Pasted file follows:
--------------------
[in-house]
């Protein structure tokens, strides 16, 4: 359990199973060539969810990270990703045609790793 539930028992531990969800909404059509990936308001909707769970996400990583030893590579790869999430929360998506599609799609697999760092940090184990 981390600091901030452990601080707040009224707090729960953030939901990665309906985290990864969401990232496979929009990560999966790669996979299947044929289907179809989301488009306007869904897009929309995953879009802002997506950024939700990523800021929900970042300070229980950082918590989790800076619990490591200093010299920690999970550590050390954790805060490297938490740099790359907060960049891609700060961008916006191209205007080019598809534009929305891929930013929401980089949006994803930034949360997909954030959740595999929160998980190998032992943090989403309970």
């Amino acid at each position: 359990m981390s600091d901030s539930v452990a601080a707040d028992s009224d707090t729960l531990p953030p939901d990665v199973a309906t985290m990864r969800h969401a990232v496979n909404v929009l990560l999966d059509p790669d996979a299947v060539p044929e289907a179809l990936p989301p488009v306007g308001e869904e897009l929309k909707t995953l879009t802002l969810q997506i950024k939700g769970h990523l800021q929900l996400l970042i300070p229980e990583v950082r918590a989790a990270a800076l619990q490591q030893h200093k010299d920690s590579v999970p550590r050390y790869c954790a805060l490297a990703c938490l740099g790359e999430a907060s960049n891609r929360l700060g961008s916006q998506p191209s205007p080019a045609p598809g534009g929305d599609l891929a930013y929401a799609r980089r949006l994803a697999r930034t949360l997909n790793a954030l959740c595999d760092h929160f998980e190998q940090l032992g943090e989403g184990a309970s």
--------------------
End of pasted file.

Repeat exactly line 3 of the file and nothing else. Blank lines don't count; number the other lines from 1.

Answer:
């Amino acid at each position: 359990m981390s600091d901030s539930v452990a601080a707040d028992s009224d707090t729960l531990p953030p939901d990665v199973a309906t985290m990864r969800h969401a990232v496979n909404v929009l990560l999966d059509p790669d996979a299947v060539p044929e289907a179809l990936p989301p488009v306007g308001e869904e897009l929309k909707t995953l879009t802002l969810q997506i950024k939700g769970h990523l800021q929900l996400l970042i300070p229980e990583v950082r918590a989790a990270a800076l619990q490591q030893h200093k010299d920690s590579v999970p550590r050390y790869c954790a805060l490297a990703c938490l740099g790359e999430a907060s960049n891609r929360l700060g961008s916006q998506p191209s205007p080019a045609p598809g534009g929305d599609l891929a930013y929401a799609r980089r949006l994803a697999r930034t949360l997909n790793a954030l959740c595999d760092h929160f998980e190998q940090l032992g943090e989403g184990a309970s």